Test Your Ministry’s Structural Integrity
Building a healthy youth ministry is like stacking a house of cards—when one card is out of place, the whole thing falls apart. It’s time to look at your ministry with through the eyes of a home inspector. Is your ministry up to code, or is there something undermining its structural integrity? Is it built to last, or will it collapse the minute you’re gone?
A Rickety Ministry
Do you see yourself as your ministry’s central component, with volunteers supporting your relationship with the students? Are you the hub, connecting the students with the volunteers and with each other? This flawed youth ministry structure creates a sandwich effect. The students and the adults are the bread and the youth pastor is the peanut butter holding everything together. This creates a few major structural problems.
- You become a barrier.
First, you’re actually separating the volunteers from the students. If you’ve focused all ministry resources on feeding a single relationship, between the students and you, then every other relationship will end up malnourished. Volunteers won’t be able to connect with students on the deepest levels. So what? you think. Why do students need relationships with volunteers when they have me? That leads to the second problem.
- You are spread too thin.
A great youth pastor can only minister and mentor three to five students at a time. When your job is to reach every single student, you’re setting yourself up for failure. Your time is limited, so a good number of your students will inevitably get left out.
- What happens when you’re gone?
This issue could be the most devastating for your ministry as a whole. Yes, this includes weeks where you’re on vacation—if you’re the one holding everything together, nights when you’re gone will feel unproductive. But a bigger problem looms in the future. No youth worker stays with a single ministry forever. Be honest with yourself: could your ministry survive without you? It’s nice to feel needed, but is that feeling worth the future implosion your ministry will experience the minute you leave?
Let’s put that bleak scenario behind us and think about what a healthy ministry structure looks like.
A Stable Ministry
- You navigate and equip.
As the youth pastor, you still play a key role. You set the vision and direction of the ministry. Like a helmsman on a ship, you’re the one steering between dangerous reefs toward the safety of a harbor. And when you aren’t casting vision, you’re supporting and developing adult volunteers. More than likely, you have more experience working with students than they do, so your coaching and training will be invaluable to other adults. If your ministry is a tree, you’re the roots, grounding the ministry and feeding nutrients to the adult volunteers who are reaching out to students. You’re still important, but you’re no longer irreplaceable. That means that, even when you move on, the ministry will survive because the other major components will still be connected.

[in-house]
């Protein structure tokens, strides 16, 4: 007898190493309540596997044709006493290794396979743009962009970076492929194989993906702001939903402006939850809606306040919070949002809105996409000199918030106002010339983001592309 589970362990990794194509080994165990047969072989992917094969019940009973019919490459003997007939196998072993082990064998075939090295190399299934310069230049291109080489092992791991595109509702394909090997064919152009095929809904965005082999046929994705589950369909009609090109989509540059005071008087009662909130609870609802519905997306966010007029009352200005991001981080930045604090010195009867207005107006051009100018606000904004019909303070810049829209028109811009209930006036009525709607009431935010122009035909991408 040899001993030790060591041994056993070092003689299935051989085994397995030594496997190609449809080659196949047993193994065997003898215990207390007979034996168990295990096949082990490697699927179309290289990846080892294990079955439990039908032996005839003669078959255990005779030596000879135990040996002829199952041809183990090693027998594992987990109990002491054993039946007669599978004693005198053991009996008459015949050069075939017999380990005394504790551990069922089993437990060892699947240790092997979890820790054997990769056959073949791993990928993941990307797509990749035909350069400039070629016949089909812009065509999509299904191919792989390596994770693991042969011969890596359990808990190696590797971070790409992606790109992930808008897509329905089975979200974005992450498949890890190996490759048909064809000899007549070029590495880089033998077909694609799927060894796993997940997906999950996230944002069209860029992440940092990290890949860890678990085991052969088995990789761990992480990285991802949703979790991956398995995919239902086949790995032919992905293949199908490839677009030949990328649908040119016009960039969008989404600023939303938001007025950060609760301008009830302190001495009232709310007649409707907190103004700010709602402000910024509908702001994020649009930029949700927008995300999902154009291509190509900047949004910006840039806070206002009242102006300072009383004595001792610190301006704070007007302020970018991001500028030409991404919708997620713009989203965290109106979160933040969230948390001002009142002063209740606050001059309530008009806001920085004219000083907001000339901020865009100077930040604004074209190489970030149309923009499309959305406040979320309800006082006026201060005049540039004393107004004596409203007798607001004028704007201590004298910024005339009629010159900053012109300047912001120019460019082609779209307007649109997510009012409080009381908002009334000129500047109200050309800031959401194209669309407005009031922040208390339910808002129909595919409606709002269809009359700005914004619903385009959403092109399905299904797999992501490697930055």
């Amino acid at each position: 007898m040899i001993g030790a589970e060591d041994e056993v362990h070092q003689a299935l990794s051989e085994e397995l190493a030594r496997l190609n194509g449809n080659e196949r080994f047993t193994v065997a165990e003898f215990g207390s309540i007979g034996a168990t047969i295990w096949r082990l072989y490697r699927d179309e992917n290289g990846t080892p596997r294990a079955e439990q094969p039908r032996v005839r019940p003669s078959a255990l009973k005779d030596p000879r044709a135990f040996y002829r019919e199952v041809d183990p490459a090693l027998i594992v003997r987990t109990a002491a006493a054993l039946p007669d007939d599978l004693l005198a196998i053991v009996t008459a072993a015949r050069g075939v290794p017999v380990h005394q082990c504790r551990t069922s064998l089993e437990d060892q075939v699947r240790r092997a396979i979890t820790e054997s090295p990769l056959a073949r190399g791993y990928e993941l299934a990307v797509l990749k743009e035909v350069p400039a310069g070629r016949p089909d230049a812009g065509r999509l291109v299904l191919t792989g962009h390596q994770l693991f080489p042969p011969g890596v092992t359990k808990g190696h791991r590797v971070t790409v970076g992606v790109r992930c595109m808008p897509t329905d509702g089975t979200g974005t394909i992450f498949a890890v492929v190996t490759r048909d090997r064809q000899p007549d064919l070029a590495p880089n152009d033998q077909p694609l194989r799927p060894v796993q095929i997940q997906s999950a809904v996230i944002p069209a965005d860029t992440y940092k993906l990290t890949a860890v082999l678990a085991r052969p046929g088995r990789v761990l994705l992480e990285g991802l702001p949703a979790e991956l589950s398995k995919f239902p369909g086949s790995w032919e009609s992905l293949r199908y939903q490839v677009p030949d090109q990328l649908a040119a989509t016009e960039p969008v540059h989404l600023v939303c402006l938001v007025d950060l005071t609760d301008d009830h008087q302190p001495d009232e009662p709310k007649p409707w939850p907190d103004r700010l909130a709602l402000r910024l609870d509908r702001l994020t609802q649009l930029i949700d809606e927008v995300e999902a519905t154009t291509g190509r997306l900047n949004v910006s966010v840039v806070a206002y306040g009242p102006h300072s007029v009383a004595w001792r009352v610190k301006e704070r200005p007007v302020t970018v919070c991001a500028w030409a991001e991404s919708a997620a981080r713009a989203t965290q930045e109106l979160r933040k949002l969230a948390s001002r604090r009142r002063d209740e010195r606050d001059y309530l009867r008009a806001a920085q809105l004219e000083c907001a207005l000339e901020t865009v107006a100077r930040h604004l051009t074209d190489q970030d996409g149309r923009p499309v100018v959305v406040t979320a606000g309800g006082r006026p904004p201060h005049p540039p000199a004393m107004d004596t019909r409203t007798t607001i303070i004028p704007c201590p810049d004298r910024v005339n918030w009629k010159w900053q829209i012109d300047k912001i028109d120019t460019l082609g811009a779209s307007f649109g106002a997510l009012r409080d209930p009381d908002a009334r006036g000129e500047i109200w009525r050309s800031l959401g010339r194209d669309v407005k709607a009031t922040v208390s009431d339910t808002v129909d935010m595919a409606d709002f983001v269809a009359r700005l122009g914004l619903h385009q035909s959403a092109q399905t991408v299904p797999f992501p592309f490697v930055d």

- Adult volunteers build relationships with students.
Your adult volunteers should be the ones building deep relationships with students. Help them fill appropriate roles according to their passions and strengths. They may serve the students through a logistic role, by discipling a small group, or as a single student’s mentor. They are the hands and feet of the ministry, so it’s your job to make sure they know what to do and where to go.
- Students connect with God.
The end-goal of your ministry isn’t about connecting yourself with students; it’s about helping students discover God. The core focus for students should be growing a healthy relationship with their Savior. We want them to discover who he is and how much he loves them. We want them to discover his unique plan and mission for their lives. You may play a vital role in that, or you may stay behind the scenes. Are you willing to step out of the spotlight so students can build better relationships with their Lord?
About the Author
Doug Franklin is the president of LeaderTreks, an innovative leadership development organization focusing on students and youth workers. Doug and his wife, Angie, live in West Chicago, Illinois. They don’t have any kids, but they have 2 dogs that think they are children. Diesel and Penelope are Weimaraners who never leave their side. Doug grew up in… Read More